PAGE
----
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Yale University launches course on Moralities of Everyday Life!

The world-famous Yale University is launching a free massive open online course on the Moralities of everyday life. The self-paced course, which is taught in English, takes approximately six weeks to complete. The course explores the psychological foundations of our moral lives.

Students taking part in the course will explore questions strongly related to human rights from a psychological perspective: How can we explain kindness and cruelty? Where does our sense of right and wrong come from? Why do people so often disagree about moral issues?

Register here

The moral decisions we take in our everyday life are closely connected to human rights. As Elenore Roosevelt stated in her famous speech:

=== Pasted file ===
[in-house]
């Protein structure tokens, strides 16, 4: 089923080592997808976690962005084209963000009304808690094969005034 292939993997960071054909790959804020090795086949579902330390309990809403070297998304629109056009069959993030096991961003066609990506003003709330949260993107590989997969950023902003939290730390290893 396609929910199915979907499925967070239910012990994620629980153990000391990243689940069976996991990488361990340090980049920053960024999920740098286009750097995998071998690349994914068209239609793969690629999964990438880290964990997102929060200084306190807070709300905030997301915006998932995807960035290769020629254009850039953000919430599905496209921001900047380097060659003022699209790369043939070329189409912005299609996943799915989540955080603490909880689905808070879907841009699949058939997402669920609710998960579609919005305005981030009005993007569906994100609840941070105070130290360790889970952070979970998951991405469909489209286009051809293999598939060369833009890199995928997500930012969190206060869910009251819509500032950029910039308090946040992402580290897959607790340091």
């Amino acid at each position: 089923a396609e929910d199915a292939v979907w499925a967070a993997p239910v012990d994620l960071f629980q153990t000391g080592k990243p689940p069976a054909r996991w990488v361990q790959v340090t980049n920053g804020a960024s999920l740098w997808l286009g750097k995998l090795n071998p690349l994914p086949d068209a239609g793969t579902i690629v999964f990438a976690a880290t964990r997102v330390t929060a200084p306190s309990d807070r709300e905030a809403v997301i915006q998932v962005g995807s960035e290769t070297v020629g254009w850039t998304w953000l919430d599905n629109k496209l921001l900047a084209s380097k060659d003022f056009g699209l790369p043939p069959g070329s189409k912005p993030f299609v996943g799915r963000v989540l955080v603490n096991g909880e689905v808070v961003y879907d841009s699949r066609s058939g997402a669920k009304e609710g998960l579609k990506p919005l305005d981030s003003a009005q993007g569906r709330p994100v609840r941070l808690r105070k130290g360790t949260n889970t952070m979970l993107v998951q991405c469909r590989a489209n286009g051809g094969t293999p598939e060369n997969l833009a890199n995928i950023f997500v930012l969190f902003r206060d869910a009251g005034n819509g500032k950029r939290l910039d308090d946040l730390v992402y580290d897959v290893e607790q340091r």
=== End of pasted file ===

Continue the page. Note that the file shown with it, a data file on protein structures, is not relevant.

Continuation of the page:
“Where, after all, do universal human rights begin? In small places, close to home – so close and so small that they cannot be seen on any maps of the world. Yet they are the world of the individual person; the neighbourhood he lives in; the school or college he attends; the factory, farm, or office where he works. Such are the places where every man, woman, and child seeks equal justice, equal opportunity, equal dignity without discrimination. Unless these rights have meaning there, they have little meaning anywhere. Without concerted citizen action to uphold them close to home, we shall look in vain for progress in the larger world.”

Students who pass the graded assignments can opt-in for a verified certification by Yale University for an extra fee. Financial aid is available for those students who qualify.

Here is what some of the former students said:

“One of the most important courses in life.”
“Fascinating and thought-provoking.”
“My sincerest congratulations to Dr. Bloom for delivering a course packed with rich content relevant to everyday life in a format that is at once stimulating but accessible. I loved the lectures and found them truly engaging”

Register here

About the author

Human Rights Careers

Human Rights Careers (HRC) aims to help human rights students, recent graduates and young professionals to pursue a career in the highly competitive field of human rights.